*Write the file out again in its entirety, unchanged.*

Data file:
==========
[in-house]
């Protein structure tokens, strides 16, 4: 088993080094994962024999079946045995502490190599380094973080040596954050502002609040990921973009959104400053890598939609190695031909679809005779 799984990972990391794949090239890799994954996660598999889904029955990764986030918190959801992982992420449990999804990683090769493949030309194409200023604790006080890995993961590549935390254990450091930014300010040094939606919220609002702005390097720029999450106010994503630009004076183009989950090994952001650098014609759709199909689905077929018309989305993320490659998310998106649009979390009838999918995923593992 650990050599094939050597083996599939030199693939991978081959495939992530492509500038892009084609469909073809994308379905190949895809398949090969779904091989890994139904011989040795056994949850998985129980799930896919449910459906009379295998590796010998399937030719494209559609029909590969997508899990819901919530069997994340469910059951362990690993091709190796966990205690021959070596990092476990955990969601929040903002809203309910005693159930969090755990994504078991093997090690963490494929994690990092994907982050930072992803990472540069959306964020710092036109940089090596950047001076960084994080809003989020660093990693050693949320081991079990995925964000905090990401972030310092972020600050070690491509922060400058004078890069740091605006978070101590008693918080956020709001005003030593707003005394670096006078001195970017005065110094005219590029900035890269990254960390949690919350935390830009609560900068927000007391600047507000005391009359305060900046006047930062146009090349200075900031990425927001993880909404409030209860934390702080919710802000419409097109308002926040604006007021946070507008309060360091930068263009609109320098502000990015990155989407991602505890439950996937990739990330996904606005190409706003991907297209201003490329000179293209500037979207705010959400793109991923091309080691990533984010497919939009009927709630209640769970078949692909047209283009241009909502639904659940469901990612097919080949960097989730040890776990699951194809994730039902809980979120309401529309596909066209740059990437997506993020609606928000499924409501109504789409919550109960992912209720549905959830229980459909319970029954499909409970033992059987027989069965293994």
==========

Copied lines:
[in-house]
């Protein structure tokens, strides 16, 4: 088993080094994962024999079946045995502490190599380094973080040596954050502002609040990921973009959104400053890598939609190695031909679809005779 799984990972990391794949090239890799994954996660598999889904029955990764986030918190959801992982992420449990999804990683090769493949030309194409200023604790006080890995993961590549935390254990450091930014300010040094939606919220609002702005390097720029999450106010994503630009004076183009989950090994952001650098014609759709199909689905077929018309989305993320490659998310998106649009979390009838999918995923593992 650990050599094939050597083996599939030199693939991978081959495939992530492509500038892009084609469909073809994308379905190949895809398949090969779904091989890994139904011989040795056994949850998985129980799930896919449910459906009379295998590796010998399937030719494209559609029909590969997508899990819901919530069997994340469910059951362990690993091709190796966990205690021959070596990092476990955990969601929040903002809203309910005693159930969090755990994504078991093997090690963490494929994690990092994907982050930072992803990472540069959306964020710092036109940089090596950047001076960084994080809003989020660093990693050693949320081991079990995925964000905090990401972030310092972020600050070690491509922060400058004078890069740091605006978070101590008693918080956020709001005003030593707003005394670096006078001195970017005065110094005219590029900035890269990254960390949690919350935390830009609560900068927000007391600047507000005391009359305060900046006047930062146009090349200075900031990425927001993880909404409030209860934390702080919710802000419409097109308002926040604006007021946070507008309060360091930068263009609109320098502000990015990155989407991602505890439950996937990739990330996904606005190409706003991907297209201003490329000179293209500037979207705010959400793109991923091309080691990533984010497919939009009927709630209640769970078949692909047209283009241009909502639904659940469901990612097919080949960097989730040890776990699951194809994730039902809980979120309401529309596909066209740059990437997506993020609606928000499924409501109504789409919550109960992912209720549905959830229980459909319970029954499909409970033992059987027989069965293994």